• Terrorism and increasing radicalization in the West Asian region (Syria’s civil war and the rise of the Islamic State (IS)) and Afghanistan can have a spillover effect on these countries. The governments and the local rulers would not be in a situation to handle and control the spread of radical forces.
  • If peace and tranquillity are disturbed, India might face the brunt of radicalism emanating from this region. Thus India’s agenda in Central Asia includes tackling the menace of religious fundamentalism and trans-border terrorism.

Economic Importance

  • India’s ties with Central Asia can be traced back to the ancient Silk Road.
  • The Central Asian Region is known for its abundant oil and natural reserves, and vast mineral and natural resources.
  • To facilitate the transport of goods between India and Central Asia via Iran, India has successfully built the Chabahar port. With this, we are not only connecting with Afghanistan but it’s a door to Central Asian countries as well.
    • India has also acceded to the Customs Convention on International Transport of Goods under cover of TIR and joined the Ashgabat Agreement.
  • But the overall implementation revolves around limiting the spread of radicalism and establishing peace in this region.

Central Asia and its other Neighbours

  1. Afghanistan
  • Instability in Afghanistan due to terrorist activities and drug trafficking continues to be a serious security concern for the region.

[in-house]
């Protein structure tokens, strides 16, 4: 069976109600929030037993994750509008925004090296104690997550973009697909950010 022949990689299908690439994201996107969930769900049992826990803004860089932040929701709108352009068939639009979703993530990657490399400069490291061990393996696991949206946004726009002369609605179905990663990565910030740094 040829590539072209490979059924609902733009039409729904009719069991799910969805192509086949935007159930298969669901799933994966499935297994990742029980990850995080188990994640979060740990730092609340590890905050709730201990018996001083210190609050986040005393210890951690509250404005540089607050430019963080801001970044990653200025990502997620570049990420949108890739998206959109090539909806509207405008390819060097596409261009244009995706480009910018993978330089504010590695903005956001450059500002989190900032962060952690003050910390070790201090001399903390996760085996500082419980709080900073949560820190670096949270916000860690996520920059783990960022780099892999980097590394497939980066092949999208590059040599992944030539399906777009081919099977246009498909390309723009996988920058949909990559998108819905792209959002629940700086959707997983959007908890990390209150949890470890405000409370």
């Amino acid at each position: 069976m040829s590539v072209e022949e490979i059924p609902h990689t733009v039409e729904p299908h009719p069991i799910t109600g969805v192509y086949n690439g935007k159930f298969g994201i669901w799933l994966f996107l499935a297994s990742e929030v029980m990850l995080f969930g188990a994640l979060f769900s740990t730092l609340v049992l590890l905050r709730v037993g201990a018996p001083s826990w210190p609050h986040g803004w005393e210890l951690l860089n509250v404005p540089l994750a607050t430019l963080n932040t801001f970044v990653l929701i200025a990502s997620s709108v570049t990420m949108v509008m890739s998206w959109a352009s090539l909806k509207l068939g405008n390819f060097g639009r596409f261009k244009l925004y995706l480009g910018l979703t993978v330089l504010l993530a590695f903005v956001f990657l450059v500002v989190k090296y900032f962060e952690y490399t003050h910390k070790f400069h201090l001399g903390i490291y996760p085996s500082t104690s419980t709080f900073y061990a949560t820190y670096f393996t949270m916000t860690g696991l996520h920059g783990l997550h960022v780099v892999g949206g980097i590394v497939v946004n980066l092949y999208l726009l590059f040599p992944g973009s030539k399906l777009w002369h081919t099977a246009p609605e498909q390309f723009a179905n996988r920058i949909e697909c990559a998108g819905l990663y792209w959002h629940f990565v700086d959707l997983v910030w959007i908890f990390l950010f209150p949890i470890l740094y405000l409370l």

1. Russia and China
  • Two major powers that border the Central Asian countries include Russia and China.
  • China with its expansionist policy and belligerent attitude is eyeing for new regions on the basis of historical facts.
    • China is looking to capture the Pamir region in Tajikistan. China says it lost Pamir during the last years of the Qin dynasty.
  • It also seeks to control important water resources in the region by constructing dams for generating hydroelectricity, thereby controlling the region’s economy.
  • Threat to Russia:
    • The apparent official endorsement has worried Tajikistan, reports say the development has even drawn attention in Russia, which considers the central Asian countries to be part of its strategic backyard.
    • However, in recent decades Beijing has stepped up investments in Central Asia and this has worried Russia about losing its special relationship with countries in the region. The latest claim is supposed to further make Russia nervous.

Influence of China on Central Asian Countries and its impact on India

  • China has made deep inroads in the Central Asian republics in terms of investments.
  • India’s lack of visibility in the Central Asian region can also be accorded to the geographical aspect.
  • Absence of direct land connectivity and absence of financial clout in the Central Asian region allows Chinese products to enter Central Asia with relative ease and provide a tough competition to India.

Way Forward

  • India has the potential to revitalize the economic relations by increasing foreign investments in this region.
  • Air connectivity has to be expanded and explored as it helps the tourism sector as well.
  • Digital Connectivity by establishing contact in the field of Telemedicine can be thought of.
  • India should work with Iran to expedite the working of Chabahar Port and work with countries to establish peace in Afghanistan
  • Finally, they have to build goodwill and enhance the relationship with all the central Asian countries.

Read previous RSTV articles for the IAS exam here.